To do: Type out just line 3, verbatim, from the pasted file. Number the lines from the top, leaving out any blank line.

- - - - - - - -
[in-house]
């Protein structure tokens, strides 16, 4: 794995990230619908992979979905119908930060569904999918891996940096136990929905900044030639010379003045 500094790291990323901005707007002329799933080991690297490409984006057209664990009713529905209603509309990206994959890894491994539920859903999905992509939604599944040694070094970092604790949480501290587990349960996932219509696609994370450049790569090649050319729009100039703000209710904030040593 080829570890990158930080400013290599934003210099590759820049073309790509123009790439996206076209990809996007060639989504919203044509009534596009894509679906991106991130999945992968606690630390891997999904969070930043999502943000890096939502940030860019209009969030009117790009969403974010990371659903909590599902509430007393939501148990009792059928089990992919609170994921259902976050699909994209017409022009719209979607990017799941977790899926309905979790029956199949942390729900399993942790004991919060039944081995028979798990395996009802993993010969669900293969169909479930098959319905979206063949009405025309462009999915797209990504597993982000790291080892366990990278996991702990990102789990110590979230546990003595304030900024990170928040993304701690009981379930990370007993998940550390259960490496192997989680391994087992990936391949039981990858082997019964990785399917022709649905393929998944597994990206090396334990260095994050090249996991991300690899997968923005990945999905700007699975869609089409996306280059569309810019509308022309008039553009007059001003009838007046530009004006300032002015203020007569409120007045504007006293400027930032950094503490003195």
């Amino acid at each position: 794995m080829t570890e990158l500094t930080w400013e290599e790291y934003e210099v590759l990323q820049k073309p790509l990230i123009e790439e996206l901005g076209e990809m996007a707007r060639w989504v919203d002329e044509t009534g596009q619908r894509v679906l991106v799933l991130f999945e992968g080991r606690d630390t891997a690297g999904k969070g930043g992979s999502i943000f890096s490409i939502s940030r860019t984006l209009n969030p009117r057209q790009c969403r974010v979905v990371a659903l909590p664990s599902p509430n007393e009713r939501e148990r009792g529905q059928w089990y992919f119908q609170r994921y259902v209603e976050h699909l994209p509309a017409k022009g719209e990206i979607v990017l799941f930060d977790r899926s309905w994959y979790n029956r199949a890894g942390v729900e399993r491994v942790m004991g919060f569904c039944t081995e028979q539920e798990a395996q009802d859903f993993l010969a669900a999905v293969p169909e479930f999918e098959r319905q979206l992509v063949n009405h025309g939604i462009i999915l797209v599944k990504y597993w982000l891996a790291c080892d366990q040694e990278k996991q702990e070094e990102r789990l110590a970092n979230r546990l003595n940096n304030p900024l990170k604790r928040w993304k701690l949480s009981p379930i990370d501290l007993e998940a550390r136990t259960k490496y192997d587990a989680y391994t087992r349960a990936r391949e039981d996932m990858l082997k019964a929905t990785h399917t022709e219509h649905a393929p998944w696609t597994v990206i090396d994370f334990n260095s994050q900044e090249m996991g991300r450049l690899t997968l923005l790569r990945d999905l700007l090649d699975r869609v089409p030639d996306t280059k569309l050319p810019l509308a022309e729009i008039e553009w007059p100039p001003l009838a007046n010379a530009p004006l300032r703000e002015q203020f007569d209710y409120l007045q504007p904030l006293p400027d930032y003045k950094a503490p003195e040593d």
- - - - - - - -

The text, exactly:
């Amino acid at each position: 794995m080829t570890e990158l500094t930080w400013e290599e790291y934003e210099v590759l990323q820049k073309p790509l990230i123009e790439e996206l901005g076209e990809m996007a707007r060639w989504v919203d002329e044509t009534g596009q619908r894509v679906l991106v799933l991130f999945e992968g080991r606690d630390t891997a690297g999904k969070g930043g992979s999502i943000f890096s490409i939502s940030r860019t984006l209009n969030p009117r057209q790009c969403r974010v979905v990371a659903l909590p664990s599902p509430n007393e009713r939501e148990r009792g529905q059928w089990y992919f119908q609170r994921y259902v209603e976050h699909l994209p509309a017409k022009g719209e990206i979607v990017l799941f930060d977790r899926s309905w994959y979790n029956r199949a890894g942390v729900e399993r491994v942790m004991g919060f569904c039944t081995e028979q539920e798990a395996q009802d859903f993993l010969a669900a999905v293969p169909e479930f999918e098959r319905q979206l992509v063949n009405h025309g939604i462009i999915l797209v599944k990504y597993w982000l891996a790291c080892d366990q040694e990278k996991q702990e070094e990102r789990l110590a970092n979230r546990l003595n940096n304030p900024l990170k604790r928040w993304k701690l949480s009981p379930i990370d501290l007993e998940a550390r136990t259960k490496y192997d587990a989680y391994t087992r349960a990936r391949e039981d996932m990858l082997k019964a929905t990785h399917t022709e219509h649905a393929p998944w696609t597994v990206i090396d994370f334990n260095s994050q900044e090249m996991g991300r450049l690899t997968l923005l790569r990945d999905l700007l090649d699975r869609v089409p030639d996306t280059k569309l050319p810019l509308a022309e729009i008039e553009w007059p100039p001003l009838a007046n010379a530009p004006l300032r703000e002015q203020f007569d209710y409120l007045q504007p904030l006293p400027d930032y003045k950094a503490p003195e040593d």